New-style legal offerings making their mark in the corporate world


Feel like home? Keystone's installation at Liverpool Street station

Feel like home? Keystone’s installation at Liverpool Street station

New-style legal businesses continue to make waves in the City, with Lawyers on Demand (LOD) reporting strong annual results and Excello Law forming the first international alliance between “new-model dispersed law firms”.

Meanwhile, Keystone Law has made waves with a daring publicity stunt in one of London’s busiest train stations.

LOD, which is a group business of City firm Berwin Leighton Paisner – provides freelance solicitors to companies and other law firms on a short or longer-term basis. Its lawyers, who now number over 200, have access to Berwin’s know-how, professional support and training.

In 2014/15 it recorded revenues of £12.3m, a 42% increase on the previous year, and 700% over five years.

New services represented more than half of this year’s growth; in 2014 it launched transaction teams as an extension of its On Call service, offering mid-level and senior lawyers to work remotely on routine and stand-alone parts of complex client matters. It also moved into Manchester.

Other statistics issued by LOD were that 19 of its top 20 clients instructed the business during the past year; it worked with 14 law firms, almost double from last year; and in all completed more than 300 assignments across the year.

Co-founder Simon Harper said: “Our growth this year shows how the market is embracing LOD’s new wave of services to create flexible legal teams. After originating the flexible legal service concept back in 2007, LOD is now leading its further evolution in a constantly changing market.”

Excello Law has teamed up with Rimon, which has 40 lawyers, with offices in 14 locations coast to coast across the US, as well as in Tel Aviv. It offers corporate, litigation, tax, intellectual property and private client advice, with a particularly focus on the financial services and technology sectors. Clients include Polaroid, Samsung, BP and Toyota.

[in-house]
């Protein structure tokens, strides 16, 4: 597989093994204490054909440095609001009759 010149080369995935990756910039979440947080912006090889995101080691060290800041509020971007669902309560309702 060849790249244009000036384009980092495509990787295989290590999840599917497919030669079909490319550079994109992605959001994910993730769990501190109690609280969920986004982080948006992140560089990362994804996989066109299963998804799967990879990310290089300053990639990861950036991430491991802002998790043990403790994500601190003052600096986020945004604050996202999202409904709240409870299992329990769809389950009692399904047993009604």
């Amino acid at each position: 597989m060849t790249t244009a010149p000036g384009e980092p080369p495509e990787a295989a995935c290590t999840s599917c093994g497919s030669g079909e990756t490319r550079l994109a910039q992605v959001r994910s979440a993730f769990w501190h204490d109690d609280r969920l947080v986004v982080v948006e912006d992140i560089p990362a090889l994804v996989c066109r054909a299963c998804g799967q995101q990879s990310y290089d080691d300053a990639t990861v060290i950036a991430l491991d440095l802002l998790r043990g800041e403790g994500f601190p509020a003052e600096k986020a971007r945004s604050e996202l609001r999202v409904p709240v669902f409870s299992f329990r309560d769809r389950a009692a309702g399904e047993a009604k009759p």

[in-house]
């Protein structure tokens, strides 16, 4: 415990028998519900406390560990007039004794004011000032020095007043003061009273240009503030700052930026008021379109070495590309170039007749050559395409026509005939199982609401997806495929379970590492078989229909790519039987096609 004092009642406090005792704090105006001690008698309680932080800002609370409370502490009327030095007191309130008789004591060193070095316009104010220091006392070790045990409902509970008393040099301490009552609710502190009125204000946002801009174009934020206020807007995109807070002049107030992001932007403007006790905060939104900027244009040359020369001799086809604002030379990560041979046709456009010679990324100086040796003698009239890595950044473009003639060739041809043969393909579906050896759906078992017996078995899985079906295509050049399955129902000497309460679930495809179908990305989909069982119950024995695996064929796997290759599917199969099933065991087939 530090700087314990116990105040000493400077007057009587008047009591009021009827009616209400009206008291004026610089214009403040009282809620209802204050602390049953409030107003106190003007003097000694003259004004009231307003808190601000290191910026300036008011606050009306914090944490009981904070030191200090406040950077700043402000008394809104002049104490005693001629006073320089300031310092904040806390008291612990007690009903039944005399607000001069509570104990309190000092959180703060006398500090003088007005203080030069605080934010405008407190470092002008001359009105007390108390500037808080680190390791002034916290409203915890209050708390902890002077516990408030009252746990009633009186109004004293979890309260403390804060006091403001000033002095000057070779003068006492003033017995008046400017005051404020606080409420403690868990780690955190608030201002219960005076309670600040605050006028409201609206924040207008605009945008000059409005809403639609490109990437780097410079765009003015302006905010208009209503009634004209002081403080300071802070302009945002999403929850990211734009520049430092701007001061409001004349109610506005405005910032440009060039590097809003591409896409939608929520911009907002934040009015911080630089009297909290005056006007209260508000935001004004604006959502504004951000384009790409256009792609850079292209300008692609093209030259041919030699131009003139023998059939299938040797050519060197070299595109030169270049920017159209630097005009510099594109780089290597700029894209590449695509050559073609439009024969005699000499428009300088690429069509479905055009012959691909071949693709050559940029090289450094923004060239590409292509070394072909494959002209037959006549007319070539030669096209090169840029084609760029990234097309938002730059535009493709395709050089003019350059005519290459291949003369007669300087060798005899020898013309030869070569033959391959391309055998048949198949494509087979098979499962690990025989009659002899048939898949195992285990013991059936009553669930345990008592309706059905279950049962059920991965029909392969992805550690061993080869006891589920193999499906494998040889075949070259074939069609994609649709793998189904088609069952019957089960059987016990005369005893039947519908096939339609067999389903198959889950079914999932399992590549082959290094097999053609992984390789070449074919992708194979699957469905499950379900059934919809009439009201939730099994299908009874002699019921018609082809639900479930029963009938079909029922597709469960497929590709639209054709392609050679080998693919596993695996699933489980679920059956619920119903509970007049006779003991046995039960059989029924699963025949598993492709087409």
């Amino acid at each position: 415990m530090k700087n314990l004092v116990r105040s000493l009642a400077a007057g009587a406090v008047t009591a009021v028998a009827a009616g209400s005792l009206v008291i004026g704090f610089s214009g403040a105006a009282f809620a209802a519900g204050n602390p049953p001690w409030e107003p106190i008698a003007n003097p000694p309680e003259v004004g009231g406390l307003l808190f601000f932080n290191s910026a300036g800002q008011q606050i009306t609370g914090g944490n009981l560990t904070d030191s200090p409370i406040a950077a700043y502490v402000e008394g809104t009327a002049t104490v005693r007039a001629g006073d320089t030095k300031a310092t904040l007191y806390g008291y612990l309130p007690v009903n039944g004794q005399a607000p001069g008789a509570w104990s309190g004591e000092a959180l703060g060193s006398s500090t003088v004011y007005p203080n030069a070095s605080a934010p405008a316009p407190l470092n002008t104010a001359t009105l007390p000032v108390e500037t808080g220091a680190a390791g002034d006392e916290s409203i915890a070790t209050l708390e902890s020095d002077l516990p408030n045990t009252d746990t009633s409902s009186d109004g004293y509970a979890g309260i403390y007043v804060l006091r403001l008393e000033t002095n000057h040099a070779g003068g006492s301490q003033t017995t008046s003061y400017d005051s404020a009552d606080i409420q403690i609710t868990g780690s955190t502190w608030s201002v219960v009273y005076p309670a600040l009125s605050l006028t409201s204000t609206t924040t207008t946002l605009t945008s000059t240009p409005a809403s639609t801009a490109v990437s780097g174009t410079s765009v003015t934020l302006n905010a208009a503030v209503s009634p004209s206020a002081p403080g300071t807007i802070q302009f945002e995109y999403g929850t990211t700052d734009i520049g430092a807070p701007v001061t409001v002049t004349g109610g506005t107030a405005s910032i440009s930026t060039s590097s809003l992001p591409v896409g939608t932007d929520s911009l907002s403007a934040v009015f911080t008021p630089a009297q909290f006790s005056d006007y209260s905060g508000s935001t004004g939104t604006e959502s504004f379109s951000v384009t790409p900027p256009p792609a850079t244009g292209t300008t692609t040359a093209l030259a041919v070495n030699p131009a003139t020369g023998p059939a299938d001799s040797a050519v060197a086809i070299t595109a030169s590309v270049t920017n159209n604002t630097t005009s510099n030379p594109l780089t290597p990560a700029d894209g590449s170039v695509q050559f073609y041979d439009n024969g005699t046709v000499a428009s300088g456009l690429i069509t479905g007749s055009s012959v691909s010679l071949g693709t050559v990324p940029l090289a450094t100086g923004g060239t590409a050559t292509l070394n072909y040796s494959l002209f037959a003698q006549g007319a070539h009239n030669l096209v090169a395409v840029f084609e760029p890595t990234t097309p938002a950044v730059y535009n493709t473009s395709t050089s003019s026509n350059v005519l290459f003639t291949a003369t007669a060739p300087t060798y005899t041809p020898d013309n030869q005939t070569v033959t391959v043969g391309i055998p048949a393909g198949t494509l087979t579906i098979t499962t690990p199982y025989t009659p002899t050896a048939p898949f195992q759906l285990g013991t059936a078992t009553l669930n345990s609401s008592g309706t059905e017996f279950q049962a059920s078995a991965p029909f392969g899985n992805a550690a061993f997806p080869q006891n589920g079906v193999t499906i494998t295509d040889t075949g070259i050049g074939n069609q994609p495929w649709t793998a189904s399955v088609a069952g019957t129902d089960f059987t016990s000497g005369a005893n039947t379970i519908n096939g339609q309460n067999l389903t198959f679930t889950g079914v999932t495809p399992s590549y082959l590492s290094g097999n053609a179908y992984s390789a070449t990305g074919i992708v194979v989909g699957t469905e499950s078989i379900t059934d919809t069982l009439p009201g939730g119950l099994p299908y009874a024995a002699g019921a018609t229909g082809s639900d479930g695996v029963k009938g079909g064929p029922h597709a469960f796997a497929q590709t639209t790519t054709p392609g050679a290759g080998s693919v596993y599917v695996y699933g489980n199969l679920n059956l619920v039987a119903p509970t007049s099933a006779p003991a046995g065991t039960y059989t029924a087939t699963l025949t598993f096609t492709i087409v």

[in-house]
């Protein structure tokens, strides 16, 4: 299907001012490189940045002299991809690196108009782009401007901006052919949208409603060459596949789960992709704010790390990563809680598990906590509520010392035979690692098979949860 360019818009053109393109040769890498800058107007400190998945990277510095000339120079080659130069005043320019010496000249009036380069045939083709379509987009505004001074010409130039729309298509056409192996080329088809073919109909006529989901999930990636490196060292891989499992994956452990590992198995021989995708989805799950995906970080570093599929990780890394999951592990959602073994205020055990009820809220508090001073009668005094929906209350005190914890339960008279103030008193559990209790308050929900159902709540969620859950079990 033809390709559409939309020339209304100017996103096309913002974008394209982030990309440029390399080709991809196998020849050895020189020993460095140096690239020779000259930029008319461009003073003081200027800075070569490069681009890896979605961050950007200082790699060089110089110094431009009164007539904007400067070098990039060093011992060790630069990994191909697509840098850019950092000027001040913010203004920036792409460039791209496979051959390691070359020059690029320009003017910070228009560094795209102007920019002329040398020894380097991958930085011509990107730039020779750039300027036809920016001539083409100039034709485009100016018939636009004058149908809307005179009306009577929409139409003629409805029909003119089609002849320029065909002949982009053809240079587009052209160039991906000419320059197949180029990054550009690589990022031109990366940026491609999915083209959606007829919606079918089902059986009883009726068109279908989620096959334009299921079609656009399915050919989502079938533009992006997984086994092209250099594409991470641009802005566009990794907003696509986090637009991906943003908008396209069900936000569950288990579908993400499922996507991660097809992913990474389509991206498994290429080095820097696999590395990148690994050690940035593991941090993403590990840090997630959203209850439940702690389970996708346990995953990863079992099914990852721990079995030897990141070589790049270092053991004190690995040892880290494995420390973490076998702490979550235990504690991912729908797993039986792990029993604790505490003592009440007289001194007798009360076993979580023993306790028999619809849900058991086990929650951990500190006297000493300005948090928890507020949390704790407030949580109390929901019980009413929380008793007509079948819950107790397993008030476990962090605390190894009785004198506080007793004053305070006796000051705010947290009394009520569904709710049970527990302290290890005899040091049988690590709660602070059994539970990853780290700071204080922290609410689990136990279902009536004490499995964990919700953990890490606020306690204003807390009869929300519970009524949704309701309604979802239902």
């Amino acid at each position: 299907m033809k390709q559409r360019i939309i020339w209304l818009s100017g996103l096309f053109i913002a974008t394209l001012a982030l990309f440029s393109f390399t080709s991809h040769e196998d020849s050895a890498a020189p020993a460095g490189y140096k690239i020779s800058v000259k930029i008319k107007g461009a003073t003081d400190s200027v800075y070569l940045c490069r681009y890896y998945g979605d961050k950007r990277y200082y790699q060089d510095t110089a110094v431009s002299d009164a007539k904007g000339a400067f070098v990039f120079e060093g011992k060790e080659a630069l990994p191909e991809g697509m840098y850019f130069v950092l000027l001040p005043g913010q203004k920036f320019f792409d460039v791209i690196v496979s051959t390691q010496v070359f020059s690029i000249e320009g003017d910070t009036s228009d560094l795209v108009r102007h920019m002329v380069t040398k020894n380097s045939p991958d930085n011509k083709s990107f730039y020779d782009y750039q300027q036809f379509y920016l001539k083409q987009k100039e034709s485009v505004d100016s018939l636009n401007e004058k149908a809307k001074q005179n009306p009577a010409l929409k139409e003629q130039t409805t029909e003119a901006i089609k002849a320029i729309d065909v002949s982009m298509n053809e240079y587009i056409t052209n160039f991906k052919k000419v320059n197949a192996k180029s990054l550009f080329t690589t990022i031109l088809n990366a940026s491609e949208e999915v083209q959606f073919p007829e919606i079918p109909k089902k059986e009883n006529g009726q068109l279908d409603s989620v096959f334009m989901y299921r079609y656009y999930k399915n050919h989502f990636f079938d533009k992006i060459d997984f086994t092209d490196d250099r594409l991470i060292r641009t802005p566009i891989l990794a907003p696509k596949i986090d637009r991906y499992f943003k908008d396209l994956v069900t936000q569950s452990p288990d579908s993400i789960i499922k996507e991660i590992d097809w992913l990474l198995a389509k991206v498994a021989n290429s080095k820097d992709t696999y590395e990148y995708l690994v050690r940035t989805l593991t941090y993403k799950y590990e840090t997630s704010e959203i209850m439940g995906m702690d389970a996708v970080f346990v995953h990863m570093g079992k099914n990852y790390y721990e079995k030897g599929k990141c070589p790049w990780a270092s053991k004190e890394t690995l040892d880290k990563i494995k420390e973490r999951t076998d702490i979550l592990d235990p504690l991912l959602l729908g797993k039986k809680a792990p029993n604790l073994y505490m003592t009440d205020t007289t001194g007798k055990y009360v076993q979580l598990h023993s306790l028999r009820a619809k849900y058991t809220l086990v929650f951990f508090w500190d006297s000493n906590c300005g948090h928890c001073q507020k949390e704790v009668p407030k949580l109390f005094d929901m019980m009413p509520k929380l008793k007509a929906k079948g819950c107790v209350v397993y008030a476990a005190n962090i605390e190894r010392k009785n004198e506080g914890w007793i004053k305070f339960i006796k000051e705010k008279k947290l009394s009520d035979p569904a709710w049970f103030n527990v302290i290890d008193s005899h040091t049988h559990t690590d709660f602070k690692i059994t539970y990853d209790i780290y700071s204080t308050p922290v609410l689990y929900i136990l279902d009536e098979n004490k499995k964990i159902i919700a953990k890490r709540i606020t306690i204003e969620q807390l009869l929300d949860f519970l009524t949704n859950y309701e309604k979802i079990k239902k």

The news follows Excello’s move to shake off the ‘virtual’ law firm tag by “laying down solid roots” in Leeds, following office openings in London, Liverpool and a first international presence in Sweden.

It said that unlike virtual firms that simply offer their lawyers access to office facilities, Excello has dedicated offices supporting its “experience heavy, bureaucracy light” approach to practice.

Excello Law’s founder and managing director, George Bisnought, said: “The alliance with Rimon is a significant step for us, giving Excello Law further international reach. We have been approached by a number of US operations but Rimon was the firm most closely aligned with Excello Law’s ethos and culture. Like Excello, Rimon’s lawyers are all hugely experienced and are drawn from top firms and major corporations.”

Keystone Law, another dispersed practice, attracted significant coverage for a live installation in the exhibition space at Liverpool Street Station. Under the tagline ‘#SetLawFree’, the installation featured a lawyer trapped in a prison cell, “highlighting that a career in law doesn’t have to be this way but all too often is”, the firm said.

Keystone, which already has more than 160 lawyers on its books, has a stated aim of attracting 50 senior partner-level lawyers by the end of the calendar year.

Managing partner James Knight said: “The inspiration for this Set Law Free installation came through the feedback we’ve received from our latest recruits. So many of them described feeling trapped and frustrated in the traditional law firm structure and cited this as one of their biggest reasons for wanting to move.”





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